Fly fishing wasn’t always that for me, but it has been now for so long, I have a hard time remembering it any other way.
As a kid, I travelled a lot on summer breaks from school. Camping our way from Memorial Day to Labor Day, my family and I have explored all over the United States and Canada. My memories from those adventures are cherished, yet more recent travels spurred by fly fishing have meant more to me.
The reason for the enhanced quality of the fly fishing travel is certainly due to the bonds that were made and kept with fellow anglers that accompanied me.
There have been many fish caught and released along the way, yet its the camaraderie that my memory keeps vivid.
Sports have seasons, competition and champions. The fly fishing lifestyle I’ve grown to love has none.
When I see companies that recognize that lifestyle matters more than SPF factor and how waterproof a bag might be, I’m more inclined to spend my money with them.
Howler Brothers is one such company. If you don’t get the sense that these guys are living a lifestyle, you may not have a pulse or have given up on life.
One of my partners in crime recently found out that we have been granted access to a condo in the Bahamas when we want to take advantage of it. The news sent my mind reeling with thoughts of morning tides that overtake mangrove propagules that have taken root in soft marl in the far reaches of a coastal creek.
The image of sunlight flashing from an upturned tail breaking the surface draws me like a moth to flame.
I have things that could be more productive that need to be down, yet I pour over aerial maps on Bing and Google looking for areas of promise that will soon be within reach.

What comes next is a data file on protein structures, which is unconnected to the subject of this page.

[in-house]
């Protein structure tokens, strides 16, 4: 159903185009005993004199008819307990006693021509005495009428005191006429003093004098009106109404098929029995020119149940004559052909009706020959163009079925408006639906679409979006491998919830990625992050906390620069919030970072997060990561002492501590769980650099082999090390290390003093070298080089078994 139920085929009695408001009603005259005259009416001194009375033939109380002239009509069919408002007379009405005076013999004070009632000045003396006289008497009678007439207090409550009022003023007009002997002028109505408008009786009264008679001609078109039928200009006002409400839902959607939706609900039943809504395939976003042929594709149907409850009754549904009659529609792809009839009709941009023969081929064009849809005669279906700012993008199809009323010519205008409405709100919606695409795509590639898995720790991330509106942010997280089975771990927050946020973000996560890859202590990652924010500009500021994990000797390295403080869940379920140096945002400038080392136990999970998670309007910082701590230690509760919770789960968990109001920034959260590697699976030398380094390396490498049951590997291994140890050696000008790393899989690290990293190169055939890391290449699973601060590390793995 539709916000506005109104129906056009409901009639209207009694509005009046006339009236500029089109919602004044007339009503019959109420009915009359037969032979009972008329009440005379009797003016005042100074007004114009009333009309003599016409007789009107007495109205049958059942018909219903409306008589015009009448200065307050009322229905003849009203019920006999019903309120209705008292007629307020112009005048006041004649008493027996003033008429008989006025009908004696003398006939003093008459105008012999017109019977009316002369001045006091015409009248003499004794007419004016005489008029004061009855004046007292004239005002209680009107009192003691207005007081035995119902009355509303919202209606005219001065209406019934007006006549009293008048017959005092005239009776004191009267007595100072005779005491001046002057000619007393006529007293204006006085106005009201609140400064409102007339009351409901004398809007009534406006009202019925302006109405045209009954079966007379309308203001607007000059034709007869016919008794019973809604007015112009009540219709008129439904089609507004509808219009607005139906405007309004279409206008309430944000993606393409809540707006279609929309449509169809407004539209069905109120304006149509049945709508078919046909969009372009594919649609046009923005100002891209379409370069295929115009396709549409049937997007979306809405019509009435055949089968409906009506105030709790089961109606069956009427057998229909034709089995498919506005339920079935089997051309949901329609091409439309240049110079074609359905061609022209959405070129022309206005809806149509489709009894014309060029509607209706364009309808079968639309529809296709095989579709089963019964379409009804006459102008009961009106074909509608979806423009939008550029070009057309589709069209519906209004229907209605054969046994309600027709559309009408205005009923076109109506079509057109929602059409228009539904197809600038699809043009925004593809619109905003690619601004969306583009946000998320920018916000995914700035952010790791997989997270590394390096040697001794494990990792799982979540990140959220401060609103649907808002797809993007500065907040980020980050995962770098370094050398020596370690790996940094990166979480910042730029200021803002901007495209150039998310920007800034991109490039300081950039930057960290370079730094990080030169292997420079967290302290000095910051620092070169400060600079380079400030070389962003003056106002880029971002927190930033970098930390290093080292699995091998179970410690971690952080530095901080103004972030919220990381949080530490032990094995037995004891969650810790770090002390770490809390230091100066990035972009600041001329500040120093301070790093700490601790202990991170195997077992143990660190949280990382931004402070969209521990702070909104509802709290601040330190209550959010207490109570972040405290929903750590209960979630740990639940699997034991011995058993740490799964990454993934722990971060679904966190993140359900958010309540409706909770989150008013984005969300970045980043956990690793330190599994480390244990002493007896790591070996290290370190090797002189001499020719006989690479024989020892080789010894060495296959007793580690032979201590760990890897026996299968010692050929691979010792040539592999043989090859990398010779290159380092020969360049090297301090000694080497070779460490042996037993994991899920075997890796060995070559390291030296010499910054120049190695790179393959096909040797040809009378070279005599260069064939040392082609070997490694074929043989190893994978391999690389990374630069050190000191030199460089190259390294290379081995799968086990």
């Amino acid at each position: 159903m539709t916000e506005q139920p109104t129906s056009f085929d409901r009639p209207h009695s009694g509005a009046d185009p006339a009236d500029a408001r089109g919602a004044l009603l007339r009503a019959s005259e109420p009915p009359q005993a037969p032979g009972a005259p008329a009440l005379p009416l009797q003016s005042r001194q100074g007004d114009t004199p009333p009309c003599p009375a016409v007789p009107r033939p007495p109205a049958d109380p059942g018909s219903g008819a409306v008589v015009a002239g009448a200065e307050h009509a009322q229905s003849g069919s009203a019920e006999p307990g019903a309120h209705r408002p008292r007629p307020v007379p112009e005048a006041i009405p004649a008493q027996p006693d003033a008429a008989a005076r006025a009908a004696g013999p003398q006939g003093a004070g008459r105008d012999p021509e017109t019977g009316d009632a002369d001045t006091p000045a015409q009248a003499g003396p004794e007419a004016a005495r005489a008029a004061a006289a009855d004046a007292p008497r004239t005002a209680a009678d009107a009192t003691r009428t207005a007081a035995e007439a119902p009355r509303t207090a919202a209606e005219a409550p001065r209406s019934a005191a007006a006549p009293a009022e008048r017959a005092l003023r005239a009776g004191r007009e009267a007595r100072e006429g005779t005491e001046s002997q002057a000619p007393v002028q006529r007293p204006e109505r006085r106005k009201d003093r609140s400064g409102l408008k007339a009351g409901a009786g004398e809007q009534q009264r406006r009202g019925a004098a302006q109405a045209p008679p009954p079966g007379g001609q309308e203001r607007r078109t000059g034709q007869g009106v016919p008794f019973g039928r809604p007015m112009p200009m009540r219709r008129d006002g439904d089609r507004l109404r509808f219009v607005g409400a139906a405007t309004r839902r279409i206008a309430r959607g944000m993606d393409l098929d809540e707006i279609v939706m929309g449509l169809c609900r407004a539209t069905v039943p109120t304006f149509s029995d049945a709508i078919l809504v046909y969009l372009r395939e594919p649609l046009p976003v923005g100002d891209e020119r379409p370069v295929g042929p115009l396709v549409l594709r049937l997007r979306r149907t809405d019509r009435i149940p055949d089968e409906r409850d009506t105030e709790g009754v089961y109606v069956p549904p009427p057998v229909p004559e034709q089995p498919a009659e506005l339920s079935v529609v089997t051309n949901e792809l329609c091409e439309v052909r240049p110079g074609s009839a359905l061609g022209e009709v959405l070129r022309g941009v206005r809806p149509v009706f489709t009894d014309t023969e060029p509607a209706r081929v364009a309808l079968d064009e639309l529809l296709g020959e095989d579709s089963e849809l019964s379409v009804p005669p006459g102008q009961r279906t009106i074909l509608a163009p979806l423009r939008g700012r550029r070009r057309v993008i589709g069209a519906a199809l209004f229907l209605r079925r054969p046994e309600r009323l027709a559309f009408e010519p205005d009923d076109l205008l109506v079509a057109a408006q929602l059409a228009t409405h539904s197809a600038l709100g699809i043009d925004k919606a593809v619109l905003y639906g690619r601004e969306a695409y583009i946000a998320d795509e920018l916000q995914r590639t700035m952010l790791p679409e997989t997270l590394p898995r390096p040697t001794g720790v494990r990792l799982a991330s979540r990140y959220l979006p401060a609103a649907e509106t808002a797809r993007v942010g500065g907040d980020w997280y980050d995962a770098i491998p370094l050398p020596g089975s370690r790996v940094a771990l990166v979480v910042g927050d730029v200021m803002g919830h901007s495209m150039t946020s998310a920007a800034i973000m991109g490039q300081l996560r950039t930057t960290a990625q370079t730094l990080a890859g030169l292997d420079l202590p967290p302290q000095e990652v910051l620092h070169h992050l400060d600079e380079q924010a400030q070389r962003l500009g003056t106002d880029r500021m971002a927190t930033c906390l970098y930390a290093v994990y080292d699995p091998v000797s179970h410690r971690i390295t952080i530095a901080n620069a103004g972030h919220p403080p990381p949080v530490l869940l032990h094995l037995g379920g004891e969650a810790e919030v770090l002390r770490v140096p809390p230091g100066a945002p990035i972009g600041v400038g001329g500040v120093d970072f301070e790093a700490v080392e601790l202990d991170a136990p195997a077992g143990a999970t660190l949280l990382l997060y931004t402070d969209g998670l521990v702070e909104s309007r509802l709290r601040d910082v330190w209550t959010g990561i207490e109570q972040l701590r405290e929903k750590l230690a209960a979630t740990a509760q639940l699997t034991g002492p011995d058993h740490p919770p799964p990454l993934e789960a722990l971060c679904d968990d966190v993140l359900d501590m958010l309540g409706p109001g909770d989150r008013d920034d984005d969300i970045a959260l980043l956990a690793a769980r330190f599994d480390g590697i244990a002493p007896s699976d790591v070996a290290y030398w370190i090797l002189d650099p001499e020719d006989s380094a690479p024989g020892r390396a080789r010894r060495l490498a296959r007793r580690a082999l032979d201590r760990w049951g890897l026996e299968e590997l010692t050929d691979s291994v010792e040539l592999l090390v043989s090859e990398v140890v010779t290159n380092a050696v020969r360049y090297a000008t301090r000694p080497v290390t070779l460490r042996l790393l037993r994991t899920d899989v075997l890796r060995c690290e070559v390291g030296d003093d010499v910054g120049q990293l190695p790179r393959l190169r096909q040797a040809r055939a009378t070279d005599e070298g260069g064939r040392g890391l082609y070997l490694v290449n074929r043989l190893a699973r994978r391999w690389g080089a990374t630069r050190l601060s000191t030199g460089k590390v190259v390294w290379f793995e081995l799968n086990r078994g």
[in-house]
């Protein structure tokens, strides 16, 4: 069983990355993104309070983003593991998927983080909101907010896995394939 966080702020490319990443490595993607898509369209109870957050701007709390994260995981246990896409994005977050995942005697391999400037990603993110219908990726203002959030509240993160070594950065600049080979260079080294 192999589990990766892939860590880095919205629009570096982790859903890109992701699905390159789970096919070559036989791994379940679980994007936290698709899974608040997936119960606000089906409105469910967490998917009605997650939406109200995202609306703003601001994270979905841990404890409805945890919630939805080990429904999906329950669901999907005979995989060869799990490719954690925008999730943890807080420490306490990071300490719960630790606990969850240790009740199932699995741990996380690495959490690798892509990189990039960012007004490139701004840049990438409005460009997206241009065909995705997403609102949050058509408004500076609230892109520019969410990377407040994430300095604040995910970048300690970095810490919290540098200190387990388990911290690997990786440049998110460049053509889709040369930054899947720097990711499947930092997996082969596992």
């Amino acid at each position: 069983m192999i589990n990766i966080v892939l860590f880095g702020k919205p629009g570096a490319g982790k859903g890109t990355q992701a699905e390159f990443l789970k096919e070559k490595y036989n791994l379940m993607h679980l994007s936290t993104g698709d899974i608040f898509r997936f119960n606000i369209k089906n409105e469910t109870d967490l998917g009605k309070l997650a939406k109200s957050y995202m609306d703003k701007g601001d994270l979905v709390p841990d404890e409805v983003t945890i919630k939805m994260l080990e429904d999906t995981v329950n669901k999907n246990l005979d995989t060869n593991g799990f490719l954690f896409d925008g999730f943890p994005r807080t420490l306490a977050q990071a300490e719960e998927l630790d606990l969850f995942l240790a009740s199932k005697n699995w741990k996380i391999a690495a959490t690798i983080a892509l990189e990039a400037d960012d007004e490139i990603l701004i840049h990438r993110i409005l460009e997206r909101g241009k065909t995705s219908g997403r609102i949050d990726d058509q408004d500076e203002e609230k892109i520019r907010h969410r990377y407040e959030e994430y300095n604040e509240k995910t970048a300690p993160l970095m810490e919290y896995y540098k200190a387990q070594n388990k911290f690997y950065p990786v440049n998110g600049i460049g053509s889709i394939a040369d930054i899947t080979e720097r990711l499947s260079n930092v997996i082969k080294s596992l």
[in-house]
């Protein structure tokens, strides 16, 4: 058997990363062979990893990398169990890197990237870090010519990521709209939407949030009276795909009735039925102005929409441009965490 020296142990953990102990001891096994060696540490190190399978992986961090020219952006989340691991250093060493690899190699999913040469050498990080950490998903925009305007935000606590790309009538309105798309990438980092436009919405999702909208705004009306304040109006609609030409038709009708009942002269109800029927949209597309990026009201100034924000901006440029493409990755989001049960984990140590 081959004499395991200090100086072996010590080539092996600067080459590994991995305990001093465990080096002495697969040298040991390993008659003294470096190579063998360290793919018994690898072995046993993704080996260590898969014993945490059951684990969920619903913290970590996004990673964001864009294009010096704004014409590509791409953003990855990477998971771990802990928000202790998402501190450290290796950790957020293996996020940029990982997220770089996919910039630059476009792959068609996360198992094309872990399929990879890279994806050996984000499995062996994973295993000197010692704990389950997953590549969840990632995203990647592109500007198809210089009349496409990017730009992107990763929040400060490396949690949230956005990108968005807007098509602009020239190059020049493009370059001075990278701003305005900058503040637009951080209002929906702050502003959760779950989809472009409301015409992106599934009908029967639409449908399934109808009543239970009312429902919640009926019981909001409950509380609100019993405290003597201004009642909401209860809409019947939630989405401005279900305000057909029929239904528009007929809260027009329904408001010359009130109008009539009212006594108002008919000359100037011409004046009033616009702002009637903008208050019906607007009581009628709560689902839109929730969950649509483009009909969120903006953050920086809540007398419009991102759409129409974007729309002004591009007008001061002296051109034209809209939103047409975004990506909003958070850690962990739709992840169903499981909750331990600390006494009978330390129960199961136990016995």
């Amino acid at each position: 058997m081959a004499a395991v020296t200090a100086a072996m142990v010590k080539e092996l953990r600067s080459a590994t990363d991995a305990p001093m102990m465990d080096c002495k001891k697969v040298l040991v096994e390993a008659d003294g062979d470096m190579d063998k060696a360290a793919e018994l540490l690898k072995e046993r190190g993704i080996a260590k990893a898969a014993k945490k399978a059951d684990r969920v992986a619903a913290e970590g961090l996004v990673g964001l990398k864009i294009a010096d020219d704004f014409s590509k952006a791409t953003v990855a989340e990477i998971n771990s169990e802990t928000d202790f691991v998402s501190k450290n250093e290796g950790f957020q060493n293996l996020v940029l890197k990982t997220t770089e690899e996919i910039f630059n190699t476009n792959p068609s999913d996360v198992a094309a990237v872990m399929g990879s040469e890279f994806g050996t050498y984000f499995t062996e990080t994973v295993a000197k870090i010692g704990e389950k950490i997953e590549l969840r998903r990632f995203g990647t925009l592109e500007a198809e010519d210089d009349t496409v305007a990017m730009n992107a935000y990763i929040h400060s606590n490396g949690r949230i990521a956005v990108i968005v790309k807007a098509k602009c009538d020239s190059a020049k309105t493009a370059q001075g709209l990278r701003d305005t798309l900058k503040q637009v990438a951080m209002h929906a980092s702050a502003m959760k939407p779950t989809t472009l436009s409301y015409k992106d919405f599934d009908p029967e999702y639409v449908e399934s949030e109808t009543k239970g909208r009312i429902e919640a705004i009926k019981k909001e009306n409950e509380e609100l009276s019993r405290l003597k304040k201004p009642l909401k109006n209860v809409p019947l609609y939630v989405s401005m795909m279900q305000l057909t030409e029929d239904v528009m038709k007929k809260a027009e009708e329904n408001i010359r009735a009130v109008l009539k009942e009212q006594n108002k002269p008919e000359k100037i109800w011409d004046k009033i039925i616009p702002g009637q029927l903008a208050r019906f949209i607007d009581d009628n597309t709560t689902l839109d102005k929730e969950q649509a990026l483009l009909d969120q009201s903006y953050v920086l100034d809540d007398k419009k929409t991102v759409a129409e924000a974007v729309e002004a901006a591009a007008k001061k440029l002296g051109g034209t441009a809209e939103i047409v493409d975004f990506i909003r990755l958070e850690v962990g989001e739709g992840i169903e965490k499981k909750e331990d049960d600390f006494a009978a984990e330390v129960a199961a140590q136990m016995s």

To me there is nothing more rewarding than plotting a course that takes me to a new area where I think bonefish will await my unfurling loop of fly line.
The hunt is still a ways away, so for now I’ll continue to plan.
When I step into the warm salty waters somewhere within the archipelago of The Bahamas, I’ll be ready.
At the end of 2014 the family and I packed up and headed west in order to give my son his first experience seeing snow. By all measures the trip was a wild success. Truly a spur of the moment idea, we threw together an itinerary on the fly and let the adventure unfold on its own terms.
Despite being billed as a family trip I found enough time to sneak off and stepped out for an afternoon session that quickly had me longing for a saltier environment. Say what you will about trout guys having trouble with the double haul, fishing with gloves is harder!
The greatest part of the journey was the discovery of the National Park Service’s Junior Ranger Program. It has sparked an insatiable appetite in my child for spending time outdoors learning about history, wildlife and conservation.
Since our return we’ve dedicated time to visiting a few National Memorial sites that we likely wouldn’t have in order to complete the Junior Ranger programs there. As an unintended consequence, our family is now more actively engaged in finding new places to visit and learn about.
If you have little ones, check out the program and get out there, you’ll spend amazing quality time with them and they’ll soak up knowledge at an alarming rate. Their program’s motto sums it up nicely; Explore – Learn – Protect
I recently completed a wonderful multi-day trip in Florida Bay, staying a few nights under the clouds and stars atop a Chickee in Everglades National Park.
The weather was a bit chilly and the wind was blowing near a gale for a good portion of the trip, but the fish didn’t seem to mind too much.
I’m no trailblazer in this regard. Lots of folks have been there & done that, as will many more to follow.
If you haven’t, drop it in the proverbial bucket and make sure you reach in and fish it out before you die.